= Emerging. More than 5 years before clinical availability. (24.37%, 2023)
= Expected to be clinically available in 1 to 4 years. (39.50%, 2023)
= Clinically available now. (36.13%, 2023)
MSACL 2023 : Hines

MSACL 2023 Abstract

Self-Classified Topic Area(s): Emerging Technologies > Multi-omics

Podium Presentation in Steinbeck 1 on Thursday at 10:40 (Chair: Robin Kemperman / Carrie Adler)

Leveraging Ion Mobility-Mass Spectrometry for High-throughput Multi-omics

Jana M. Carpenter (1), Hannah M. Hynds (1), Kingsley Bimpeh (1), and Kelly M. Hines (1)
(1) Department of Chemistry, University of Georgia, Athens, GA

Kelly Hines, PhD (Presenter)
University of Georgia

Presenter Bio: A native of Florida, Kelly completed her undergraduate studies in Chemistry at the University of Florida. After graduating with honors in 2009, Kelly joined the Department of Chemistry at Vanderbilt University as a graduate student. Her research in the lab of John A. McLean focused on the development of ion mobility-mass spectrometry (IM-MS) methods for the identification of metabolite, lipid, and peptide biomolecular signatures of disease from complex biological samples. After receiving her Ph.D. in 2014, Dr. Hines completed a one-year postdoctoral fellowship in the Mayo Clinic Regional Metabolomics Core where she established quantitative MS methods for lipidomics and protein metabolism using isotope labeling. In 2015, Dr. Hines joined the lab of Libin Xu at the University of Washington. Her work in the Xu Lab focused on the development of IM-MS methods for lipidomics, high-throughput IM-MS measurements of drugs and small molecules, and the significance of lipids in human diseases, environmental exposure and antibiotic resistance. Kelly has authored research publications in top-tier analytical chemistry and molecular sciences journals such as Analytical Chemistry, Journal of Lipid Research, and Molecular Cell. Kelly has been the recipient of several noteworthy awards, including a U.S. Pharmacopoeia Fellowship, the ACS Dan Su Travel Award, and several Young Investigator travel awards. She is most proud of being selected as a Finalist for the University of Washington Graduate School Postdoc Mentoring Award during her time at UW. Outside the lab, Kelly is an avid reader of fiction, a college football enthusiast and enjoys being outdoors.


There is growing interest and appreciation in the use of mass spectrometry-based multi-omics approaches to study biological processes and diseases from a systems-level perspective. The performance of discovery-level multi-omics typically involves the partitioning of a complex sample into its individual components, followed by a thorough analysis of each “ome” under optimized LC and MS conditions. However, these multi-omics experiments must be streamlined before their findings can be implemented into diagnostic or prognostic applications. The rapid gas-phase structural separations afforded by IM-MS provide an opportunity for high-throughput measurements of biological samples containing mixtures of lipids, metabolites, peptides, and other biochemicals.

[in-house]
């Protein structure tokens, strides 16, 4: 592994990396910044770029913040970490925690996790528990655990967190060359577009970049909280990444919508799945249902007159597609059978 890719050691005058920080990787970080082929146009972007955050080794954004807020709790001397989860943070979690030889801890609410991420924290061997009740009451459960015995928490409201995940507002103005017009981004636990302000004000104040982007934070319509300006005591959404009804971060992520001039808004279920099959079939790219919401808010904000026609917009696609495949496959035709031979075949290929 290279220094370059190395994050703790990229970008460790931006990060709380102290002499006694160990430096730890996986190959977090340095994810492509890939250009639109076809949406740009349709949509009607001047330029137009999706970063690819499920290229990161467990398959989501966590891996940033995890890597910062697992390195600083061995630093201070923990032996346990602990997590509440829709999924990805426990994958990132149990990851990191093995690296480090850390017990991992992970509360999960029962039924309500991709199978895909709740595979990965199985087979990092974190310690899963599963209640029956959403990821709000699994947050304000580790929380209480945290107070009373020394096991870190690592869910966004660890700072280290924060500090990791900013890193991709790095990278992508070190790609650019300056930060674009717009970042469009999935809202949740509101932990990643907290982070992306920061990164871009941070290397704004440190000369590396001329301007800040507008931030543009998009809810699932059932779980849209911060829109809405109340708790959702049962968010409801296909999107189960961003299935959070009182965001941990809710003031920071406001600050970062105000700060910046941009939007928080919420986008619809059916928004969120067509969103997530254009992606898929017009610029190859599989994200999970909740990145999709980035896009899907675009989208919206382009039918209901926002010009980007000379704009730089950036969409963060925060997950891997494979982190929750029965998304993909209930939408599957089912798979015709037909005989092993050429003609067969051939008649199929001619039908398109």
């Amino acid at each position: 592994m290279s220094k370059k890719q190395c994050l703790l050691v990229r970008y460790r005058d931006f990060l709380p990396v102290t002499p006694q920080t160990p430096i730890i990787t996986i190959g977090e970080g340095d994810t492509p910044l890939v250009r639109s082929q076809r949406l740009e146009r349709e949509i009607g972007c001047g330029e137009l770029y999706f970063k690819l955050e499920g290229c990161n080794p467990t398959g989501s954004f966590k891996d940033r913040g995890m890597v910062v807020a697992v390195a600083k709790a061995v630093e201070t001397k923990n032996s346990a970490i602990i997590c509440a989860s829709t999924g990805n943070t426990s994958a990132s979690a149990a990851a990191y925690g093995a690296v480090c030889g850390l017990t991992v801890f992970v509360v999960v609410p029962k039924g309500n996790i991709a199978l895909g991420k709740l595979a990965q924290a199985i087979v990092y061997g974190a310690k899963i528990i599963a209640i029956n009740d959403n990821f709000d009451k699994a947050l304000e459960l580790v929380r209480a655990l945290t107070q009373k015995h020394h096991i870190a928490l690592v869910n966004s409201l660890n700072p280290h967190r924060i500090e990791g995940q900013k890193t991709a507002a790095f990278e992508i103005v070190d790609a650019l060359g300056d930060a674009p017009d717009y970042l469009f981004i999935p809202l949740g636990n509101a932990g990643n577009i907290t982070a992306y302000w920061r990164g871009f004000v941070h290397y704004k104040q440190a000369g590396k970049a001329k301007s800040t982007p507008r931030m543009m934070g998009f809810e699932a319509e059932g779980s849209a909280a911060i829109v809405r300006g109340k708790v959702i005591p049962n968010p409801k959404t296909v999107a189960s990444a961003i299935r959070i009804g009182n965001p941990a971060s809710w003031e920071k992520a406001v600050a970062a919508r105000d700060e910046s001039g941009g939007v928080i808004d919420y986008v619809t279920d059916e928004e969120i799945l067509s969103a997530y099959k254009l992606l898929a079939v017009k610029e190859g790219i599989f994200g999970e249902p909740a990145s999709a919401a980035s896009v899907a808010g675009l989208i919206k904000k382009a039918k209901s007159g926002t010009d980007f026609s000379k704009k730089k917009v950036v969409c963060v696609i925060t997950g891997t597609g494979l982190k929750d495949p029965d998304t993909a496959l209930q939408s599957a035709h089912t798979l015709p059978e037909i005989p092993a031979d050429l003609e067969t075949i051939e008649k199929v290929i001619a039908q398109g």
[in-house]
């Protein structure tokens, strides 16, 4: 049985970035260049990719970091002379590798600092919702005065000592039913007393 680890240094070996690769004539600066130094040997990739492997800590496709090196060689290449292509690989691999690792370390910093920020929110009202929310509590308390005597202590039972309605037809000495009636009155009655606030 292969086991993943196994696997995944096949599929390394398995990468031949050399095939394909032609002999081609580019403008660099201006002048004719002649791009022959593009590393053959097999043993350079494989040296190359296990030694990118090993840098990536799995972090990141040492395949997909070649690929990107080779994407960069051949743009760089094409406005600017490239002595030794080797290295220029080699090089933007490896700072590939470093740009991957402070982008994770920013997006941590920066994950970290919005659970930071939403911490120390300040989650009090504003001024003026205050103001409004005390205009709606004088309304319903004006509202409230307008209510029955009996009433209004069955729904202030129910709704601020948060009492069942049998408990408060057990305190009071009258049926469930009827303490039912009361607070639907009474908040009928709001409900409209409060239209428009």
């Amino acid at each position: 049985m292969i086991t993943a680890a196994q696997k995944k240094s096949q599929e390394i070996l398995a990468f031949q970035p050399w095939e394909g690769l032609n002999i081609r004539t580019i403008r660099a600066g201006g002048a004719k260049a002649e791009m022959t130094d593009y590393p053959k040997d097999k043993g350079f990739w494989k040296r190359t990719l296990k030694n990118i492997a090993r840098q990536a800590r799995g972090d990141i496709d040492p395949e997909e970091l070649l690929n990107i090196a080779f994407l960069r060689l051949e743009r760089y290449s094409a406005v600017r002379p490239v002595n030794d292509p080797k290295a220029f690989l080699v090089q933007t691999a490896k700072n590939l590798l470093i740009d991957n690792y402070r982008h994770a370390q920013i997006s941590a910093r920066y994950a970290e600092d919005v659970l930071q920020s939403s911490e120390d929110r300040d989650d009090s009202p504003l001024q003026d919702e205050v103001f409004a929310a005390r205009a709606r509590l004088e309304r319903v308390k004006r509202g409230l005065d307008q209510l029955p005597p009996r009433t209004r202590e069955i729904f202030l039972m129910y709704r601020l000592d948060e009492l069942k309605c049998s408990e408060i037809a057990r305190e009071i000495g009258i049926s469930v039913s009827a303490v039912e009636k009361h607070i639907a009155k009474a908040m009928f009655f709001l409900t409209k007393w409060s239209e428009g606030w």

We are developing methods for high-throughput multi-omics based on flow injection analysis (FI) and ion mobility-mass spectrometry (IM-MS). The feasibility and advantages of FI-IM-MS will be demonstrated for the identification of microorganisms to the species and strain levels using integrated lipidomic and metabolomic features.

Pseudomonas aeruginosa (n=3), Acinetobacter baumannii (n=3), and Staphylococcus aureus (n=7) strains were cultured overnight in tryptic soy broth, with six replicates per strain. Bacteria suspensions in sterile saline solution were adjusted to achieve a consistent cell density and an equal volume was used to obtain pelleted sample via centrifugation. One set of replicates (n=3) was extracted using the Bligh & Dyer two-layer liquid-liquid extraction method, from which the aqueous and organic layers were collected. The second set of replicates (n=3) was extracted using simplified, single-phase extraction based on acetonitrile, methanol and water. The three sets of extracts (i.e., lipids from Bligh & Dyer, metabolites from Bligh & Dyer, and lipids+metabolites from single-phase) were analyzed first by hydrophilic interaction liquid chromatography (HILIC) coupled to a traveling wave ion mobility-mass spectrometry (TWIM-MS), and then by flow-injection (FI) analysis couple to TWIM-MS. Data was collected in positive and negative ionization modes. Data were analyzed using Progenesis QI.

In comparing the HILIC and FI-IM-MS methods, we observed a strong positive correlation between peaks areas for the same analytes in both methods. The FI-IM-MS method yielded RSDs below 15% for 95% of the features detected in replicate injections of a pooled mixture. In all extractions and analyses, the lipid and/or metabolite profiles were sufficient to separate the microorganisms based on their Gram stain status (positive or negative) and to the species level in principal components analyses (PCA). Although fewer total features were detected from the FI-IM-MS using the same significance threshold, the same individual metabolites and lipids were identified as major contributors to the group differences in the PCA. The combination of both lipids and metabolites from the single-phase extraction method improved the separation of strain-level differences within all three organisms. Lipids and metabolites that contributed to the PCA separation from single-ome experiments were among the features contributing to the PCA clustering in the single-phase, multi-ome dataset.

Our preliminary evaluation of the FI-IM-MS approach to multi-omics has demonstrated that combining lipid and metabolite experiments into a single method improves the resolution of microorganism identifications to the strain level without sacrificing throughput or precision.

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